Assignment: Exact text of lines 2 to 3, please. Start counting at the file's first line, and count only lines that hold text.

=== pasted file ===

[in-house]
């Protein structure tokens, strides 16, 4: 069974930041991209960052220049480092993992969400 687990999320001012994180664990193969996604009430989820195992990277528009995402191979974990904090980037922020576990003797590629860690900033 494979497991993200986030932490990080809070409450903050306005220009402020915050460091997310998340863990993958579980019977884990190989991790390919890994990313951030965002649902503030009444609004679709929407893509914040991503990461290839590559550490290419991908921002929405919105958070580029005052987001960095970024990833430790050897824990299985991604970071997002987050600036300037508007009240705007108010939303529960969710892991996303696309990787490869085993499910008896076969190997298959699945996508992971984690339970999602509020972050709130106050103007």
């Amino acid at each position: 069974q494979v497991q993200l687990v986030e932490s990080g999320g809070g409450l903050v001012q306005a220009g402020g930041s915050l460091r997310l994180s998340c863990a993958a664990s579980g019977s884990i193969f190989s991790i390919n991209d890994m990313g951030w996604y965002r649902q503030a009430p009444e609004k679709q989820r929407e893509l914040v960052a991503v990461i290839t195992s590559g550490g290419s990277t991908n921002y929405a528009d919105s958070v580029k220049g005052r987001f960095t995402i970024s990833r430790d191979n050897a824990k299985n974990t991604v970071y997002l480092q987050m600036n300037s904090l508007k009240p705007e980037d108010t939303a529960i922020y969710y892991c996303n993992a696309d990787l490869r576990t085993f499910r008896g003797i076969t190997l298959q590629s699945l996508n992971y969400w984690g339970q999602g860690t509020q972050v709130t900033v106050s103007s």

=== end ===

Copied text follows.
């Protein structure tokens, strides 16, 4: 069974930041991209960052220049480092993992969400 687990999320001012994180664990193969996604009430989820195992990277528009995402191979974990904090980037922020576990003797590629860690900033 494979497991993200986030932490990080809070409450903050306005220009402020915050460091997310998340863990993958579980019977884990190989991790390919890994990313951030965002649902503030009444609004679709929407893509914040991503990461290839590559550490290419991908921002929405919105958070580029005052987001960095970024990833430790050897824990299985991604970071997002987050600036300037508007009240705007108010939303529960969710892991996303696309990787490869085993499910008896076969190997298959699945996508992971984690339970999602509020972050709130106050103007």
């Amino acid at each position: 069974q494979v497991q993200l687990v986030e932490s990080g999320g809070g409450l903050v001012q306005a220009g402020g930041s915050l460091r997310l994180s998340c863990a993958a664990s579980g019977s884990i193969f190989s991790i390919n991209d890994m990313g951030w996604y965002r649902q503030a009430p009444e609004k679709q989820r929407e893509l914040v960052a991503v990461i290839t195992s590559g550490g290419s990277t991908n921002y929405a528009d919105s958070v580029k220049g005052r987001f960095t995402i970024s990833r430790d191979n050897a824990k299985n974990t991604v970071y997002l480092q987050m600036n300037s904090l508007k009240p705007e980037d108010t939303a529960i922020y969710y892991c996303n993992a696309d990787l490869r576990t085993f499910r008896g003797i076969t190997l298959q590629s699945l996508n992971y969400w984690g339970q999602g860690t509020q972050v709130t900033v106050s103007s």